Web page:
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Andrea Galvani © The End [Action #1] Mart Museum_1.jpg

Andrea Galvani © The End [Action #1], 2013-2015
Synchronized multichannel video installation
16mm film transferred to HD, Architectural dimensions
Installation and performance view at the Mart Museum, Trento
Photo by Fernando Guerra

 

The End [Action #1]

Developed over two years of research conducted in the United States and Mexico, The End is a trilogy of exhibitions unfolding in multiple manifestations. The End [Action #1], an Art in General New Commission, is a site-specific, multichannel video installation documenting one collective action, an homage to the heliocentric model of our solar system championed by Galileo Galilei, father of modern astronomy. Over the course of months, Andrea Galvani coordinated with local cameramen to film the sunrise along the eastern coastline of five different Central American countries. On January 8th, the anniversary of Galileo’s death in 1642, the event was filmed in over 30 different locations simultaneously. Discrepancies between atmospheric conditions, the sensitivity of 16mm film technology, and the movements of each individual manifest as a prism of time and space. The architecture of The End [Action #1] was conceived as an ephemeral monument—pedestals of light designed to be used by seven vocalists whose voices activate and enliven the space at different times throughout the exhibition.

 

Andrea Galvani © The End [Action #1] Revolver Galería.jpg

Andrea Galvani © The End [Action #1], 2013-2015
Synchronized multichannel video installation
16mm film transferred to HD, Architectural dimensions
Installation and performance view at Revolver Galería, Buenos Aires
Photo by Fabián Cañás

Andrea Galvani © Study on Emission Spectra.jpg

Andrea Galvani © Study on Emission Spectra, 2015
Ink, graphic gradient, and black-and-white photographs
 on archival paper; black wood frame
70 x 100 cm / 27.6 x 39.4 inches

 

Andrea Galvani © Still Sequence from The End [Action #1].jpg

Andrea Galvani © Stills from The End [Action #1], 2013-2015
Synchronized multichannel video installation
16mm film transferred to HD
Architectural dimensions

 

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↑Andrea Galvani © Study on Uranographic Machine, 2015
↓Andrea Galvani © Studies on Cosmic Movement, 2015-2016
Ink drawings on archival paper, white wood frames
70 x 100 cm / 27.6 x 39.4 inches, each

 

Andrea Galvani © The End [Action #1] Art In General_1.jpg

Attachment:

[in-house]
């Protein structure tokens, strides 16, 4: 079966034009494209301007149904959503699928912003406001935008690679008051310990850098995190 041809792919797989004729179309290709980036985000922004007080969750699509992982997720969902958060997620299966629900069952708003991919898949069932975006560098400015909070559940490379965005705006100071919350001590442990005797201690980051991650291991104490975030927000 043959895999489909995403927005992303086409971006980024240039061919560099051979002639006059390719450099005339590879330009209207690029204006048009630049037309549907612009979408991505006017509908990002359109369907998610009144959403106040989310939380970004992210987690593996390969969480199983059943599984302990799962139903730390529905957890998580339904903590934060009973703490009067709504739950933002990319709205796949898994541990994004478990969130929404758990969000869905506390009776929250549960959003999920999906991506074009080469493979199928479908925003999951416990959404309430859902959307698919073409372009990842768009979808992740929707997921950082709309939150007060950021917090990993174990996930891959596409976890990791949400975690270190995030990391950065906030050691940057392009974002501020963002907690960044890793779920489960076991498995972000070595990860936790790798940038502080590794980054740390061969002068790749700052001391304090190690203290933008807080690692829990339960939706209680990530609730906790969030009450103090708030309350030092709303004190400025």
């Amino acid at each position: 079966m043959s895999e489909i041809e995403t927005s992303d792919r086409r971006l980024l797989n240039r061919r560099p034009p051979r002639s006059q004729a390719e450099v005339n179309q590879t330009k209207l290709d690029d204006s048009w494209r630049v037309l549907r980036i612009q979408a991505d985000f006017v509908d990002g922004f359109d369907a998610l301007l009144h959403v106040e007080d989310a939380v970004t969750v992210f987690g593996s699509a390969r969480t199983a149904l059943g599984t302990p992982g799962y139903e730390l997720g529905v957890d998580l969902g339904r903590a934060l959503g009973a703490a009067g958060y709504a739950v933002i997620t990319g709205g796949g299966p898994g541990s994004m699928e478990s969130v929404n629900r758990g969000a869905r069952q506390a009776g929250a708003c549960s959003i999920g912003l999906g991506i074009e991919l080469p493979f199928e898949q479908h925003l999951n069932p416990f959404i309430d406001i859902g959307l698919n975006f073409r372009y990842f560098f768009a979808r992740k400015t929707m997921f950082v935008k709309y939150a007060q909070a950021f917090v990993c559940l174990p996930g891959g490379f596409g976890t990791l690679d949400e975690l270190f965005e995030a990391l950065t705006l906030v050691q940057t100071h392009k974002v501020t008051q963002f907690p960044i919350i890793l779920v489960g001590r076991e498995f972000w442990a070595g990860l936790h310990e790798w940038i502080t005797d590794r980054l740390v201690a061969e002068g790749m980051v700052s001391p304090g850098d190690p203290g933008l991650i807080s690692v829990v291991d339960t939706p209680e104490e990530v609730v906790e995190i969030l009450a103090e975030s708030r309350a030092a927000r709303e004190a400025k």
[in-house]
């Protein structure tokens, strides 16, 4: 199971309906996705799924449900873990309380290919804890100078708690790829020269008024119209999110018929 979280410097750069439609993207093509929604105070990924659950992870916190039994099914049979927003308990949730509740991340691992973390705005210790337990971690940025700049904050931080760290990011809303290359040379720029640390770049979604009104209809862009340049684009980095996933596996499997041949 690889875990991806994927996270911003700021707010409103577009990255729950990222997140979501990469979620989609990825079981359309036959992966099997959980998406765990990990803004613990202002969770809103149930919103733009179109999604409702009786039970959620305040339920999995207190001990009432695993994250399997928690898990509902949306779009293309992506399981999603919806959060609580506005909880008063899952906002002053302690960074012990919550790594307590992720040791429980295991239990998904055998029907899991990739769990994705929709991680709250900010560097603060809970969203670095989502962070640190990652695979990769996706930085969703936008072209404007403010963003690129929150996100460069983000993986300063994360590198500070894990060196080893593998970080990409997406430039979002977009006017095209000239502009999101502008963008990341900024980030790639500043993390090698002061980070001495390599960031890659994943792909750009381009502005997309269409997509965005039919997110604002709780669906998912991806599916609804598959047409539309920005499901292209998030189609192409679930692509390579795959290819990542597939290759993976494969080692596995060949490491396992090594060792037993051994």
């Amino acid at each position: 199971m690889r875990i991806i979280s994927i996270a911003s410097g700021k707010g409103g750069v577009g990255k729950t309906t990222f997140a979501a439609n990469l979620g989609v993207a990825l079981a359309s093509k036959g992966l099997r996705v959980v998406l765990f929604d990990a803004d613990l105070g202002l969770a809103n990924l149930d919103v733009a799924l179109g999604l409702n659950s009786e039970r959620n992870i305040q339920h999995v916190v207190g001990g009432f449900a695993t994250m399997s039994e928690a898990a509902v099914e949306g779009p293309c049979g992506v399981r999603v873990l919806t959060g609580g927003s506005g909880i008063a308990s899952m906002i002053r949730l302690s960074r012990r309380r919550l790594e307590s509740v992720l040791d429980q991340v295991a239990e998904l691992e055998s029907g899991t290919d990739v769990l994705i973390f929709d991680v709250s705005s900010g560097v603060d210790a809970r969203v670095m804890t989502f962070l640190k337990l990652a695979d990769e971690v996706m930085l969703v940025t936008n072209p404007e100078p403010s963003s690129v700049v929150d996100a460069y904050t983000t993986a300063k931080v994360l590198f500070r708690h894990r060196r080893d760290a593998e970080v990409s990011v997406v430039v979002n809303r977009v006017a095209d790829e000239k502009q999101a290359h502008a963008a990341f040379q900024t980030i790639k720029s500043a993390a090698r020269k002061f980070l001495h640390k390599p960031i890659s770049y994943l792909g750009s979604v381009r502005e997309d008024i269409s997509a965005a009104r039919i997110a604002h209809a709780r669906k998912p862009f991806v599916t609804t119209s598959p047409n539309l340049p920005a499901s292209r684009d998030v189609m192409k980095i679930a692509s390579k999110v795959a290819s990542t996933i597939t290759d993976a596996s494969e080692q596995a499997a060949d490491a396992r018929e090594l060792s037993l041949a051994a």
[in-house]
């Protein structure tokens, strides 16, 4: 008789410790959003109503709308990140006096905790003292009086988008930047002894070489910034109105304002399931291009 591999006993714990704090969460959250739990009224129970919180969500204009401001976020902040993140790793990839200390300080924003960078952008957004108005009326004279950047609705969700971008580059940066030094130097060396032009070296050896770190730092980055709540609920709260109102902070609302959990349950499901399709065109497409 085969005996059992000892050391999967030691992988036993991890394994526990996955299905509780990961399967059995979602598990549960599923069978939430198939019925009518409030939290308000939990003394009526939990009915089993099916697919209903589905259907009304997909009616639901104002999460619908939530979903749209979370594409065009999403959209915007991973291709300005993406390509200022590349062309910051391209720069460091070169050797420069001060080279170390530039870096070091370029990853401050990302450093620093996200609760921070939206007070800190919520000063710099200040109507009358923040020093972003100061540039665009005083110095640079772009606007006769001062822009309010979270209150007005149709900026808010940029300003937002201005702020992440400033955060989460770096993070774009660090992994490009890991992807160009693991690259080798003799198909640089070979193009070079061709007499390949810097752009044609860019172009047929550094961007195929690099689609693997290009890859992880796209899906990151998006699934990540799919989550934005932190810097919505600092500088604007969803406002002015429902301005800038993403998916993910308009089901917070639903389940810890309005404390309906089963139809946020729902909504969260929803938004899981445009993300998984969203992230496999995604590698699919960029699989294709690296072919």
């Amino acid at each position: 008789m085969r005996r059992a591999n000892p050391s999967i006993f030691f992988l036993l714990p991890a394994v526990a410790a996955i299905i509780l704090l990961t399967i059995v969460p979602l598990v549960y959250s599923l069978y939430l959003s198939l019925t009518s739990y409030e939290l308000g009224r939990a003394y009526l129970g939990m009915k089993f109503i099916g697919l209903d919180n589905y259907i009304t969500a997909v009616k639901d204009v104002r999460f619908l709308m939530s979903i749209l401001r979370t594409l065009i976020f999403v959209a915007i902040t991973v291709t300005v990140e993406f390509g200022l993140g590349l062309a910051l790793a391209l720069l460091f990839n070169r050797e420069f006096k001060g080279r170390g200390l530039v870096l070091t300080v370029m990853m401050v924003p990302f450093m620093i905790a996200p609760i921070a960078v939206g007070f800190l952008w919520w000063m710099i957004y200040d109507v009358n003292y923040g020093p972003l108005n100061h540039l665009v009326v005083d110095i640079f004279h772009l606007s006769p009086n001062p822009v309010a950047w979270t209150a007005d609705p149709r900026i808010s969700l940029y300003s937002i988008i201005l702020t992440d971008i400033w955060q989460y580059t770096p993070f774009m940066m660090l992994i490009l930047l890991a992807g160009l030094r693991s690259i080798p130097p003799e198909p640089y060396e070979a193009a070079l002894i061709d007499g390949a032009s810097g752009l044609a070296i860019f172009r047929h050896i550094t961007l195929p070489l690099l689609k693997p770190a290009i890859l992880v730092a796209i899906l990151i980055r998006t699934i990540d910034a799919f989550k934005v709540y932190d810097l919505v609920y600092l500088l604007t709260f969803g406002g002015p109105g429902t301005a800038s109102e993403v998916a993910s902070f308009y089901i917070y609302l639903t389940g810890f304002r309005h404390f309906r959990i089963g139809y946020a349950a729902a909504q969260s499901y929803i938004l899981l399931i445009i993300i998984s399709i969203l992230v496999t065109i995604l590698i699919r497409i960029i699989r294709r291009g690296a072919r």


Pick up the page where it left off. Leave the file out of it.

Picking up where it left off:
Andrea Galvani © The End [Action #1], 2013-2016
Synchronized multichannel video installation
16mm film transferred to HD, Architectural dimensions
Installation view at Art in General, New York
Photo by Charles Benton

 

Andrea Galvani © The End [Action #1] Art In General_2.jpg

Andrea Galvani © The End [Action #1], 2013-2016
Synchronized multichannel video installation
16mm film transferred to HD, Architectural dimensions
Installation and performance view at Art in General, New York
Photo by Charles Benton

 

TEST WEBSITE Andrea Galvani © 2015, The End [Action #1]-3 copy.jpg

Andrea Galvani © The End [Action #1], 2013-2016
Synchronized multichannel video installation
16mm film transferred to HD, Architectural dimensions
Installation view at Art in General, New York
Photo by Charles Benton

 

DARKER_Andrea Galvani © The End [Action #1] Mart Museum_2.jpg

Andrea Galvani © The End [Action #1], 2013-2016
Synchronized multichannel video installation
16mm film transferred to HD, Architectural dimensions
Installation and performance view at the Mart Museum, Trento
Photo by Andrea Cracco

 

Geological time began with the first sunrise: a recurring event that represents the primordial chronography of our planet's movement around the Sun. We are part of this continuum for a brief moment, a single oscillation in the pendulum of cosmic existence. The End presents the opportunity to witness the sunrise ad infinitum. Juxtaposing a multiplicity of perspectives, the horizon is expanded into a unified visual field—subjective perception is transformed into a new singular vision. Galvani’s work seems to defy distinctions between visible and invisible, continuity and temporality. The End challenges the idea of boundaries as points of separation, instead suggesting points of contact. Boundaries change position, accumulate power, produce energy. They define topologies and conditions of differential equations in mathematics; they govern the laws of physics. Boundaries can be political, geographical, or psychological territories. Horizons are the perimeters of perception, both sensitive and cognitive. With The End, Galvani seeks to extend our experience of the horizon’s spatial and temporal limits, articulating their physical and conceptual elasticity.

 

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Andrea Galvani © The End [Action #1] Still #8, #13, #3, and #5, 2016
C-print diptychs mounted on aluminum dibond, gray wood frames
168 x 208 x 7 cm / 66 x 82 x 3 inches, each

 

Andrea Galvani © The End [Action #1] Black.jpg

Andrea Galvani © Still from The End [Action #1], 2013-2016
Synchronized multichannel video installation
16mm film transferred to HD, Architectural dimensions